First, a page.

The addition of animals to our off-grid home is what made our beautiful piece of land feel like a real homestead. Even before we moved onto our land, we raised 10 chicks, and we had a chicken coop set up before we had a house to live in! We keep a variety of animals for the joy and companionship they bring to our lives, but more importantly for the food security they provide. We raise chickens and ducks for their eggs, lambs and pigs for their meat, and a homestead dairy cow for her milk.
Many people wonder whether a goat or a cow is more ideally suited to a small homestead, and having raised both animals, I think that is a very complicated question that is as much about your personality and affinity for a certain animal as it is for your homestead infrastructure.
I have to admit that I have a soft spot for goats, particularly Alpine goats, as we raised them for many years, and even took them out backpacking in the Oregon wilderness. But our wide open hilly pasture is really well suited for a cow, and we were excited to use portable electric fencing and rotational grazing, rather than create the bomb-proof fencing that a goat herd requires. Add these factors to the infinite versatility of a family milk cow (cream! butter! cheese! ice cream!), and we decided that a Jersey milk cow would be perfect for our family’s needs.
Adding a cow to your homestead is a big decision. You will want to make sure you have the infrastructure, education, and finances to take care of your beloved bovine. Today, I’ve assembled some of my favorite resources for cow selection, care, calving, and milking. Enjoy!
Preparing for your Homestead Milk Cow
What to Ask When You’re Buying a Dairy Cow
What Every New Cow Owner Should Know
10 Reasons Why You Need a Milk Cow
Can I Afford to Buy a Homestead Cow?
Is my Cow Too Skinny? Evaluating Cattle Body Condition
The Family Milk Cow: Weaning Time
When Will my Cow Calve?
The Family Milk Cow: Preparing for Calving
Milk Fever: What you need to know, and how to be prepared
Jersey Angus Cross Calving Story
From Heifer to Cow: Twyla’s Story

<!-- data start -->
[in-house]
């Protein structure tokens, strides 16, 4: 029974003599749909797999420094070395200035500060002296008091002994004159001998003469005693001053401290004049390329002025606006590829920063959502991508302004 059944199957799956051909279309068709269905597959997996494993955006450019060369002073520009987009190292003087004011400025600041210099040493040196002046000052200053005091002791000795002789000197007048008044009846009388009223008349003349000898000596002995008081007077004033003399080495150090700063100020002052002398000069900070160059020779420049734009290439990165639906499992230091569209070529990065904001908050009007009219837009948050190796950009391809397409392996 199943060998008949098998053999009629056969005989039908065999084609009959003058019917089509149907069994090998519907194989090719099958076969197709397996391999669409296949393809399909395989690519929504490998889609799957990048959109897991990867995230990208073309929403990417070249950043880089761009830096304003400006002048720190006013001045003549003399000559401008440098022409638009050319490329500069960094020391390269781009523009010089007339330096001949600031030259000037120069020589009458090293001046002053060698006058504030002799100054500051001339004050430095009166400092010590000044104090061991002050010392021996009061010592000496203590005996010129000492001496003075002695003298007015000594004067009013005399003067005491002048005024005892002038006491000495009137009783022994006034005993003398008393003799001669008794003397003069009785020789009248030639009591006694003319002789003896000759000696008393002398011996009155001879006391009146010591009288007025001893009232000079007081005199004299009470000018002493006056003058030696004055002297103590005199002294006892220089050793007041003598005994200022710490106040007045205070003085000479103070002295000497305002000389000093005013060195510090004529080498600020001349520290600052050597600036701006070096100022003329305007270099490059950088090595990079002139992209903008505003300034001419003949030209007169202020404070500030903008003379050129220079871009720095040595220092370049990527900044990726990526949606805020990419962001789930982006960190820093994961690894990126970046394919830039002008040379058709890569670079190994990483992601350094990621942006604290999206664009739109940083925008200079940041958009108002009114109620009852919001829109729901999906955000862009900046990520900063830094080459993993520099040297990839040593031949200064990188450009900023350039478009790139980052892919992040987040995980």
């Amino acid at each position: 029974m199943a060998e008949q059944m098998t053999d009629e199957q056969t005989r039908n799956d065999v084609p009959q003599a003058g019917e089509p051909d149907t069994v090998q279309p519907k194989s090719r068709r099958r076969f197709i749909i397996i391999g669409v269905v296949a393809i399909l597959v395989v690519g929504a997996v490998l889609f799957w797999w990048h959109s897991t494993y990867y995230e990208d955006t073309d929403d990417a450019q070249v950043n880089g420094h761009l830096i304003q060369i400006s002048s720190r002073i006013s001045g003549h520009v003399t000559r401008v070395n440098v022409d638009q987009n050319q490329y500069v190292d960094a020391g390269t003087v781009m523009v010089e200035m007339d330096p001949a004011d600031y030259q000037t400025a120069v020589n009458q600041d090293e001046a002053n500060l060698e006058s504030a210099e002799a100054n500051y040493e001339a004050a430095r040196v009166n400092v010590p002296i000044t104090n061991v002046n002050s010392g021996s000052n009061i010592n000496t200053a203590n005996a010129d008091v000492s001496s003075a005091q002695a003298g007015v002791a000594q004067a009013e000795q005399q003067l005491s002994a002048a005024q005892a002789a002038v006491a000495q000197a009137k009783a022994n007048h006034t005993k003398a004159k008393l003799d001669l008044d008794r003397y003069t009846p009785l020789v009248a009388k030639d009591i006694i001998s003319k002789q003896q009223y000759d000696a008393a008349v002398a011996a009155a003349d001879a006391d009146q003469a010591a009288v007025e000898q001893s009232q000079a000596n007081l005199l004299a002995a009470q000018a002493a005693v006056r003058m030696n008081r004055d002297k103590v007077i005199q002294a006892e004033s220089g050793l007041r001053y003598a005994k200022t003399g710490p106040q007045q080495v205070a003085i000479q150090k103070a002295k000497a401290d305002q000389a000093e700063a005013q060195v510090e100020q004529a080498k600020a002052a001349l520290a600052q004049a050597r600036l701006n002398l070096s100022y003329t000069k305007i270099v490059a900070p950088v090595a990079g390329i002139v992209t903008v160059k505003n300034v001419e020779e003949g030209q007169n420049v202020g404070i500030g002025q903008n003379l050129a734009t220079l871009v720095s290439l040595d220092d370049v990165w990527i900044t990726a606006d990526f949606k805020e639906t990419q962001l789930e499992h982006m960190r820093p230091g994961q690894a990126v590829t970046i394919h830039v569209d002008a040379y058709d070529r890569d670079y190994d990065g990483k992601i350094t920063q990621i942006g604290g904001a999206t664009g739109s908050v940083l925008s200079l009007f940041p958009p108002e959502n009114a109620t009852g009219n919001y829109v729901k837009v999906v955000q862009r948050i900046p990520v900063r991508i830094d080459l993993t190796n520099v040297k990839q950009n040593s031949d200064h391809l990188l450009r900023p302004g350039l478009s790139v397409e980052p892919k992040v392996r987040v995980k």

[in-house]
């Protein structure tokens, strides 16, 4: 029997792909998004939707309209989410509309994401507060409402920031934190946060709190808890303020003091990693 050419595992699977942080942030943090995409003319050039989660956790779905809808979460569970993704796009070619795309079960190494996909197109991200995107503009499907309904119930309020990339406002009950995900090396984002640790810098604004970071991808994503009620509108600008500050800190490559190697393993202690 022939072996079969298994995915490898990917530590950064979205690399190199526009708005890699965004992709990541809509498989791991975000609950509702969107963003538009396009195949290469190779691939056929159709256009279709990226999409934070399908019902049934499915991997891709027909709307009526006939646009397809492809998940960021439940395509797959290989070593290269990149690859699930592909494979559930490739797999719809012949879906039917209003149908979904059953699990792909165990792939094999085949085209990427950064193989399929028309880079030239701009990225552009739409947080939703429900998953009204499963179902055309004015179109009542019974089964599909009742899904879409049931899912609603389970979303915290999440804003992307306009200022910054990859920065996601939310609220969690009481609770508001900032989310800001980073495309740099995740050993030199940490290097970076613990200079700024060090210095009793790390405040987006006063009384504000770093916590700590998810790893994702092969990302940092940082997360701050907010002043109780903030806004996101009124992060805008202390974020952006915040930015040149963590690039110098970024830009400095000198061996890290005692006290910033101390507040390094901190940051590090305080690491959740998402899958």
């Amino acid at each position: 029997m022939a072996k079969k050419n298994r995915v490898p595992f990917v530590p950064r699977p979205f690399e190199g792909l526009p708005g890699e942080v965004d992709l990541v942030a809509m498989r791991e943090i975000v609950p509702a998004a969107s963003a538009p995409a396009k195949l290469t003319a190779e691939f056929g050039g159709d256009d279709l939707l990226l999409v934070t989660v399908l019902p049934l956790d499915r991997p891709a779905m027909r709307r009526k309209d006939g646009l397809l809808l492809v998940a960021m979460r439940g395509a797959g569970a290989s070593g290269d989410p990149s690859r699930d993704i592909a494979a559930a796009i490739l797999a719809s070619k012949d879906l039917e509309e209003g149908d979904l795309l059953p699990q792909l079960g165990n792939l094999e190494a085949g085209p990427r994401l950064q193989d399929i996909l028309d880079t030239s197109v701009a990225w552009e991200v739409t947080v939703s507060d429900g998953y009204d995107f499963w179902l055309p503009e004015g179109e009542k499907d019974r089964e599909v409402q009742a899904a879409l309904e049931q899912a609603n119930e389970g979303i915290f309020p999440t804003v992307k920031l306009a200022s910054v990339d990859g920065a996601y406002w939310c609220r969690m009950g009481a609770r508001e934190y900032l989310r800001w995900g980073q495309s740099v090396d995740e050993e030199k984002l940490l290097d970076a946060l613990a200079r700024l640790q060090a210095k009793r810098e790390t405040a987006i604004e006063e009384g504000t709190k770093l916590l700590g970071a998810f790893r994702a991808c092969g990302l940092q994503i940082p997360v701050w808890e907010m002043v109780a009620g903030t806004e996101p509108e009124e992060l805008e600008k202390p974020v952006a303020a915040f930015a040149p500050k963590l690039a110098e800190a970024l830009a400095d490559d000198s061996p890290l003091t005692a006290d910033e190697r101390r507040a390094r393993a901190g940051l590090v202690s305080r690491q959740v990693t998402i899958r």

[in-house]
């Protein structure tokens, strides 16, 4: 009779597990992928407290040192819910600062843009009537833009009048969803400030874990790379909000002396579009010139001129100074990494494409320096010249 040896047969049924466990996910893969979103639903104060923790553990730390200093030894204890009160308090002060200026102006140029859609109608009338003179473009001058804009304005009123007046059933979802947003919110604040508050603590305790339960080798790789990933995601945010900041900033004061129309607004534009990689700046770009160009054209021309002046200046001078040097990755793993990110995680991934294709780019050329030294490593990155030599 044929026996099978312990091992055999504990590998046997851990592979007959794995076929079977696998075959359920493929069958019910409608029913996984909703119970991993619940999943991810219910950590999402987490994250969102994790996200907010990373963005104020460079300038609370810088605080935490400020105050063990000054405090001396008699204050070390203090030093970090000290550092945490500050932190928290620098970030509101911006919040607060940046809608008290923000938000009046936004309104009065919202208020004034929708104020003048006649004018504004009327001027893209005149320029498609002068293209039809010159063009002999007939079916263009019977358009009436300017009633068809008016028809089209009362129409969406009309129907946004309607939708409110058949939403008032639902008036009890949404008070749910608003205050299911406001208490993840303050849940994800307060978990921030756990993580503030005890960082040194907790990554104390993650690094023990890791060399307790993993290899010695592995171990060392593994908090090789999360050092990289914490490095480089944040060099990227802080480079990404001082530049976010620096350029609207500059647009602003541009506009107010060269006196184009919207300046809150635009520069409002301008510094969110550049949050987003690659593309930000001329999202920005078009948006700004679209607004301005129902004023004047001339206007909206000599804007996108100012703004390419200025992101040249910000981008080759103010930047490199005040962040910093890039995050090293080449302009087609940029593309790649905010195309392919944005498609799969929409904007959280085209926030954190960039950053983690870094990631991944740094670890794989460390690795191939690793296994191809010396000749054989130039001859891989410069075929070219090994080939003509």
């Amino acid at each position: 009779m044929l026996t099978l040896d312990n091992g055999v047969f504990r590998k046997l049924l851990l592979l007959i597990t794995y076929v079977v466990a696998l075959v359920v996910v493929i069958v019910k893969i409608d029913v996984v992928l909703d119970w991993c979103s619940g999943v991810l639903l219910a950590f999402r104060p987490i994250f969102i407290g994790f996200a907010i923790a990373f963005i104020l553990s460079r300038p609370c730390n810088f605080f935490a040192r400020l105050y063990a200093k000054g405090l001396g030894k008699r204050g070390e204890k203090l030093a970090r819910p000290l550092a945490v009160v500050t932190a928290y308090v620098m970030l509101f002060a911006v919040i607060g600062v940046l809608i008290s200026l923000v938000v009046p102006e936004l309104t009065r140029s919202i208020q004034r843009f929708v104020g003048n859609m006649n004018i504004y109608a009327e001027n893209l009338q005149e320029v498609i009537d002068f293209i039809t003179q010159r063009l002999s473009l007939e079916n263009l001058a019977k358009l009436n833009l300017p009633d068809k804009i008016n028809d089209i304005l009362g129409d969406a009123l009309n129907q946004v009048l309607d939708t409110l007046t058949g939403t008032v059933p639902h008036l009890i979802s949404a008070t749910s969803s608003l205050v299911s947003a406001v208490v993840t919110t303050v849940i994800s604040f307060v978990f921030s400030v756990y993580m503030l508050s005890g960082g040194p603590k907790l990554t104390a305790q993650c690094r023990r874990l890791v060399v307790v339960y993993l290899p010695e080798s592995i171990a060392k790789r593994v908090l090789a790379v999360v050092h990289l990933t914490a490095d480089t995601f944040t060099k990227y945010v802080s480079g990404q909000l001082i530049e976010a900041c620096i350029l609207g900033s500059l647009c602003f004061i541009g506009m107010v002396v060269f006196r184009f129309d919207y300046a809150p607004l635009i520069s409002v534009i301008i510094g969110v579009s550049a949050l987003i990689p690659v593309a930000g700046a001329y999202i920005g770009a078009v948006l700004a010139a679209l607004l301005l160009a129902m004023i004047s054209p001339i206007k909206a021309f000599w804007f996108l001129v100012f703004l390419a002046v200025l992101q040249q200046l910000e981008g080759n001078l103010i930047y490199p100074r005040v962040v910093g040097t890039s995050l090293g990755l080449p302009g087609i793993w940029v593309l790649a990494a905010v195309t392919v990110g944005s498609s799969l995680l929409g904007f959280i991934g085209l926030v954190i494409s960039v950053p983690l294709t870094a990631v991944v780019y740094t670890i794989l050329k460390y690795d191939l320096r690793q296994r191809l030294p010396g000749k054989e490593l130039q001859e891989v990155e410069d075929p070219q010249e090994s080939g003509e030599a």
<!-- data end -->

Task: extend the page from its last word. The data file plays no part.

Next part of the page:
Milking Supplies for your Homestead
Milking Stanchion Updates and Once a Day Milking Plans
How to Milk a Cow and Go on Vacation
How to Dry Up your Family Milk Cow
Milk, Butter, and Cheese
Raw Milk Recipes and Resources
Safely Handling Raw Milk and Proper Milking Procedures for Doing So
Homemade Mozzarella and Ricotta Cheese
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Mary Koch says
We are selling a couple of family cows from our farm in Upstate NY. Ours our Dutch Belted, a heritage breed. They have been hand raised and are gentle, easy to milk and give wonderful raw milk.
Stumbled into your site through Pinterest in a round-about way, and you’ve got some good stuff, but I was wondering if you realize that some of the links provided in this post (specifically those leading to “thebrowninghomestead” are no longer viable. They lead to nowhere.
As I am a farmers granddaughter & a milkman’s daughter, and a lifelong livestock lover/keeper I already knew quite a lot of the information linked in here, but for the sake of learning something new I didn’t see any harm in clicking the links etc.
🙂 Thanks for posting! It’s good to know there are others out there who are dabbling in hobby farming/homesteading!
Teri Page says
Thanks for letting me know, Heidi!
Have you looked at miniature jerseys? There is at least one breeder near you & it’s not quite so much milk to deal with (although if you’re making cheese….). We’d love to have one of these but they’re a bit expensive!
Teri Page says
I have looked into the local miniature Jerseys, Shannon. There is a great breeder not so far away, but she doesn’t have anything available right now. I’m “on her list” for the future though. Right now we go through 1 1/2 gallons of milk per week just drinking it. I think if we were only milking once a day, we’d be perfect. Plus we’d have plenty for cheese and butter and a little to share or sell.